Nourishing life

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This modern world of convenience has made it easy to fill our lives up with junk food, junk entertainment and junk activities – so easy to be busy and yet so hard to find time to listen to deep intuition, to be present with loved ones and with ourselves, and to deeply nourish ourselves in all areas of life.

This, right now, is an opportunity for you to reflect on what nourishes you, and to break the patterns of things that do not.

How would it feel to have a nourishing career? Has anyone ever asked you that before? I’m sure no one has asked me. What would a nourishing career look like?

You’ve no doubt heard of nourishing food, and thought about what is healthy or unhealthy, but very few people manage to stick to ‘healthy’ diets, we often vacillate between feeling somehow more morally good from eating salad, to beating ourselves up over naughty choices. This is an opportunity to move away from a moralistic food paradigm and think of food in terms of the nourishment it brings: nutritional, comfort, pleasure, social… listen to your body, is this food somehow nourishing? Does it make you feel emotionally good? What are you fueling your life with? What are you really – deeply – craving… and why?

Is the material life you lead nourishing for you? Do you surround yourself with things, places, objects, clothing, etc that brings you joy? Perhaps scarcity stands in the way, but the survival instinct of scarcity/fear can also urge us to spend what we have on frivolous or vacuous things – things we want because other people have them – things other people think we should have. What kinds of purchasing decisions would you make if you only asked this question first: “Will this nourish my life?” ?

What does a nourishing relationship with money look like? It is likely a different dynamic from the one many of us were brought up with, where money was a power struggle, where scarcity stood in the way of what we really wanted, or thought we wanted in life. how would we feel about money if we re-emagined it as a nourishing flow from the social ecosystem into our lives? Would that change the way we spend and save? Would it make our relationship with money more positive and healthy?

What does a nourishing home feel like? How can our living spaces become more nourishing and nurturing? How can we nourish our living spaces so that they may better nourish us?

What about a nourishing emotional life? Which people make us feel nourished and nurtured? Which activities feed our souls? Many of us spend too much time on social media, cluttering up our minds with junk information and activities. Perhaps it’s time for a breather – a break – a deep breath and for more attention to now be paid to what feeds us deeply – what gives back to us when we put energy in, in a way that enhances our lives for the better?

What does a nourishing society look like? It is one in which we all have what we need and can support each other to flourish. How can we nourish society in order to make it more nourishing?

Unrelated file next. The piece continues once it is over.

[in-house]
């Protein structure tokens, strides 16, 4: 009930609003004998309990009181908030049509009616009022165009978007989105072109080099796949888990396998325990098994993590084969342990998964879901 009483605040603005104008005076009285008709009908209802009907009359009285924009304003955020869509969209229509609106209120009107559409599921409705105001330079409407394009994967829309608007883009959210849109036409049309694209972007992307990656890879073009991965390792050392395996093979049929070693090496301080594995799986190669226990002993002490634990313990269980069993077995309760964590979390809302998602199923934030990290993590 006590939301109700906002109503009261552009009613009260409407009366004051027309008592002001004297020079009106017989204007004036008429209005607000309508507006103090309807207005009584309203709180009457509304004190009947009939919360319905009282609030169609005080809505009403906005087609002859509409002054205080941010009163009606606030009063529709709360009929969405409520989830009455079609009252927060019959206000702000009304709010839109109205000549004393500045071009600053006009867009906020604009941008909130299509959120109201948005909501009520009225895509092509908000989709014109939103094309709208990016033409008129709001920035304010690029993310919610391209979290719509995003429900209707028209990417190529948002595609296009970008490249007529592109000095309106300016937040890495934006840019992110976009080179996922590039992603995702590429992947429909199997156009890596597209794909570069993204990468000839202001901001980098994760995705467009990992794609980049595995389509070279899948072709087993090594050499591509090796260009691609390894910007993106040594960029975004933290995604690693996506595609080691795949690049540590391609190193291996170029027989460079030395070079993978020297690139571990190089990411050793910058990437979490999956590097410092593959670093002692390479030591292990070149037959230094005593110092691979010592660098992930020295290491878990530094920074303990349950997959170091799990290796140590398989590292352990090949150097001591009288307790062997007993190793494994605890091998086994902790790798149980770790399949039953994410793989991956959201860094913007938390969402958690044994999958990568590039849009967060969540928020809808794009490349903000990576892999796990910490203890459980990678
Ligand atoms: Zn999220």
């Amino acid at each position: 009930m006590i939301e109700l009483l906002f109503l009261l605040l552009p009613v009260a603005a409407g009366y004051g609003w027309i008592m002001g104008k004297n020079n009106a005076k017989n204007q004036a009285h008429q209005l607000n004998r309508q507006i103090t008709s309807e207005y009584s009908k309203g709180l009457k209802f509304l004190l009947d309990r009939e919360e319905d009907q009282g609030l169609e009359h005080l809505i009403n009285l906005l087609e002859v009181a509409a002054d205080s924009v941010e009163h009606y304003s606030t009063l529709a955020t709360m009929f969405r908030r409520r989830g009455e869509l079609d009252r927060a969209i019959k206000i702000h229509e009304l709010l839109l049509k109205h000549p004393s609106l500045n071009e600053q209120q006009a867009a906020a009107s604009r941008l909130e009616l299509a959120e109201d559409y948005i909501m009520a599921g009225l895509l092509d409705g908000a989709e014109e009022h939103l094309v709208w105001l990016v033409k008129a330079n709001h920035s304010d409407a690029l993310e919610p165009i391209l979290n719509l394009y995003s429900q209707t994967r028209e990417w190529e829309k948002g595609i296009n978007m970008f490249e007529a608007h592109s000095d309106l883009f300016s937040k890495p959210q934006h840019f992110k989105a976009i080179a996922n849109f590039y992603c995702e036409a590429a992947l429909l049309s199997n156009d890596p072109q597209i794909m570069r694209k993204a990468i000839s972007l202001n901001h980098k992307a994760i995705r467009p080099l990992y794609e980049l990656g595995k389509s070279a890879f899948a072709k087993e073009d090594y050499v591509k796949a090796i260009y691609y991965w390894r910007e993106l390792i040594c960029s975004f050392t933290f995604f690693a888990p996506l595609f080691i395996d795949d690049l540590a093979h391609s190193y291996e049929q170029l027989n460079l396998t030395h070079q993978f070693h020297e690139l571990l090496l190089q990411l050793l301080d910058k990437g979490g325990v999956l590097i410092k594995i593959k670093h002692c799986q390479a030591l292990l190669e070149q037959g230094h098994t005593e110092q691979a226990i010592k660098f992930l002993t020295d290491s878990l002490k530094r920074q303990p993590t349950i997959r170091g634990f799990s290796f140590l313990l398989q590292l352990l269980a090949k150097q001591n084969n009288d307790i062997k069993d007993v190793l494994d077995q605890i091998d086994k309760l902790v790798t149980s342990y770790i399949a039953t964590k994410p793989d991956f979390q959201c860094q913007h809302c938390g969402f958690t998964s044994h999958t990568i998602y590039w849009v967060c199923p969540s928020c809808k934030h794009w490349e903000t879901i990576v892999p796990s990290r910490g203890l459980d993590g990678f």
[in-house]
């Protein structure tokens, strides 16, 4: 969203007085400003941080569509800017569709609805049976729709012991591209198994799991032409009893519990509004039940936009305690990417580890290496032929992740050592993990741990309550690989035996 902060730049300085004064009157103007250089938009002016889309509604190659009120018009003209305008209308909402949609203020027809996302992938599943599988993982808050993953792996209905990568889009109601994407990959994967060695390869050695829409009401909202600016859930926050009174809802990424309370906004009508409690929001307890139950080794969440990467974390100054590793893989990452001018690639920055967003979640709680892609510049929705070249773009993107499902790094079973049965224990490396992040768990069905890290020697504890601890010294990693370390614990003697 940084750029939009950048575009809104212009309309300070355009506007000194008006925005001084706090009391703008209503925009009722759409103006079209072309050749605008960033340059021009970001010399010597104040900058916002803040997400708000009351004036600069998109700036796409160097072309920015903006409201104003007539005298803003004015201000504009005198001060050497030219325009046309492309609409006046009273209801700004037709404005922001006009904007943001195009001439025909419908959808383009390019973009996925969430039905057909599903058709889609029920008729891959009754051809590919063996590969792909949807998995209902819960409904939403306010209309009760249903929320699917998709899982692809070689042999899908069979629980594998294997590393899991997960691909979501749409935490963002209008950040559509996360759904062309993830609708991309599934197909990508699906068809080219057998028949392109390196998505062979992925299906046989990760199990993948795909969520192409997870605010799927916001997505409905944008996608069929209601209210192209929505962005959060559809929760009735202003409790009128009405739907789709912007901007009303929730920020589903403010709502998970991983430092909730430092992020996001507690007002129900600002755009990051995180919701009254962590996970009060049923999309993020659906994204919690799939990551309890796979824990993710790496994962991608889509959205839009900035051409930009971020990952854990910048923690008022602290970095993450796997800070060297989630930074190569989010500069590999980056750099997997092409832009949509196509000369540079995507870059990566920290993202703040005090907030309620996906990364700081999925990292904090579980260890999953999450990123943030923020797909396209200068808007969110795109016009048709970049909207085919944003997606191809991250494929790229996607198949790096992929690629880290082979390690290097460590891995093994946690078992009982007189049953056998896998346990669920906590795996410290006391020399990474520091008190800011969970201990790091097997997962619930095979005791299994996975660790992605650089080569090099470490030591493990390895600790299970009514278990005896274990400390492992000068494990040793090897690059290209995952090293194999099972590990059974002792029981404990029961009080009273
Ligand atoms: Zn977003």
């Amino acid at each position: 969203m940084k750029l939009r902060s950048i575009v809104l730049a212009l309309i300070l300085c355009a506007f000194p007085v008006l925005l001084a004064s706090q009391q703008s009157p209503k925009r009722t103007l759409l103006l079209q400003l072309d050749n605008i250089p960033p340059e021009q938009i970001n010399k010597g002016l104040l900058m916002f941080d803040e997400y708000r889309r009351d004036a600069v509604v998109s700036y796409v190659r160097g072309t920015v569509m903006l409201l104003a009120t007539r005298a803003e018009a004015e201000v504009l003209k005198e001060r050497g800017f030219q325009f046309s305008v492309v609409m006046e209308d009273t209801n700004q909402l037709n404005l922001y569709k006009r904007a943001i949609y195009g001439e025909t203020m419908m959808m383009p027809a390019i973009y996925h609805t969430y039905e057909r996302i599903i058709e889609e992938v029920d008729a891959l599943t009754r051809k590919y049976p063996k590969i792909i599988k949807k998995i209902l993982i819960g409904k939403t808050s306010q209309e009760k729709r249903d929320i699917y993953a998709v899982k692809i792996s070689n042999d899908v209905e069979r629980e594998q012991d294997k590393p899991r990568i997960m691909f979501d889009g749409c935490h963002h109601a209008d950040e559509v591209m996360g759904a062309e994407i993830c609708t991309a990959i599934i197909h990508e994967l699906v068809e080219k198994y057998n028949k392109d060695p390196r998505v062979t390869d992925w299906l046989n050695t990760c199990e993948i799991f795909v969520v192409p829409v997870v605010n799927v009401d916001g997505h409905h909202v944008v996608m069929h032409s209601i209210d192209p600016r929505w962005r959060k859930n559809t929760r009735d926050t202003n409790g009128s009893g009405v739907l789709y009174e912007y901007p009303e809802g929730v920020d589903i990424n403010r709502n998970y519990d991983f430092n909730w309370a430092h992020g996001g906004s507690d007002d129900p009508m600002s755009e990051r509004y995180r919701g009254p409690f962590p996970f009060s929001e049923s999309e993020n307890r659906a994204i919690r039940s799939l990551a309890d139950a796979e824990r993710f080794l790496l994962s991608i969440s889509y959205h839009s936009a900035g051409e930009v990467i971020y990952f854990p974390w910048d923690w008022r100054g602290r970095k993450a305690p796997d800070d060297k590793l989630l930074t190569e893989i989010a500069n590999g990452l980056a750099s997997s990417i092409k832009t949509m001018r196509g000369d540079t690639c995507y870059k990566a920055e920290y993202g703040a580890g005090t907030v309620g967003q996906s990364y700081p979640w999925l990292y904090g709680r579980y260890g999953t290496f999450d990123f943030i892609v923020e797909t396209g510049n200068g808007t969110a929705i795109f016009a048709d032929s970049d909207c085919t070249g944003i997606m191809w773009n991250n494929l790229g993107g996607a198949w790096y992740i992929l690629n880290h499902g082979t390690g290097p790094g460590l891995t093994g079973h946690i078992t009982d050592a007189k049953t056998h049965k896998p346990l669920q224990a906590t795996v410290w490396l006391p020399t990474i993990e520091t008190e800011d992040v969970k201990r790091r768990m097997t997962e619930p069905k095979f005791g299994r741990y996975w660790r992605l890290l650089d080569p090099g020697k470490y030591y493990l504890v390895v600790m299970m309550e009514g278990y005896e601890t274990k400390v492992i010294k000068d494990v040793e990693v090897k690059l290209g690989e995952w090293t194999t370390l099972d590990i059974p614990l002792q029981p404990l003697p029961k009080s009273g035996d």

How can we change our narrative – the story we tell about our lives and the world inside our heads – into one that is more nourishing, inside and out?

This dark Moon in Gemini and Saturday’s new Moon in Cancer is an opportunity for you to reflect on what nourishes you, and to break the patterns of things that do not.

The tension of opposites

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Human beings are fabulous at creating false dichotomies and seeing opposites wherever we find contrast. It is perhaps due to our dual-nature. We are creatures with two eyes, two hands, two brain hemispheres. We are deeply attached to constructed dualities like ‘good and evil’, ‘nature vs nurture’, ‘night and day’, none of which are neccessarily opposites, or even mutually exclusive.

Jung’s conception of the tension of opposites fits with this framing, but it adds more depth to the pattern of dichotomy.

In a state of tension it can feel as if we are metaphorically pulling at one and if a rope. The other end may be held by someone with whom we disagree, whom we are fighting, or want different outcomes from a given situation. Alternately it may be a tension with nature, fate or a different kind of external thing. It could also be predominantly a tension of an inner kind where we are struggling against an parts of self.

Natal chart aspects, particularly squares and oppositions, tend to reflect the tension patterns we carry, that we then carry through into the external world.

Jung’s reflection on the tension of opposites illuminated that if we hold a tension long enough a ‘third way’ will emerge. This is an interesting personal practice when one feels deadlocked in a struggle, going round in circles, to quietly hold one’s ground and wait, patiently. If we stop struggling against the other, we change the dynamic.

Another way to change the dynamic, if possible is to let go the rope. This is particularly useful in personal struggles with another person that are destructive. It allows space to set healthy boundaries, however this may occur. It may mean stepping back and letting go, it may mean a break of contact, and even a stop to talking about andthinking about the other when ever awareness allows.

The change in behavior and perception works as a disruption to the dynamic, creating space to breathe and greater psychological freedom.images (1)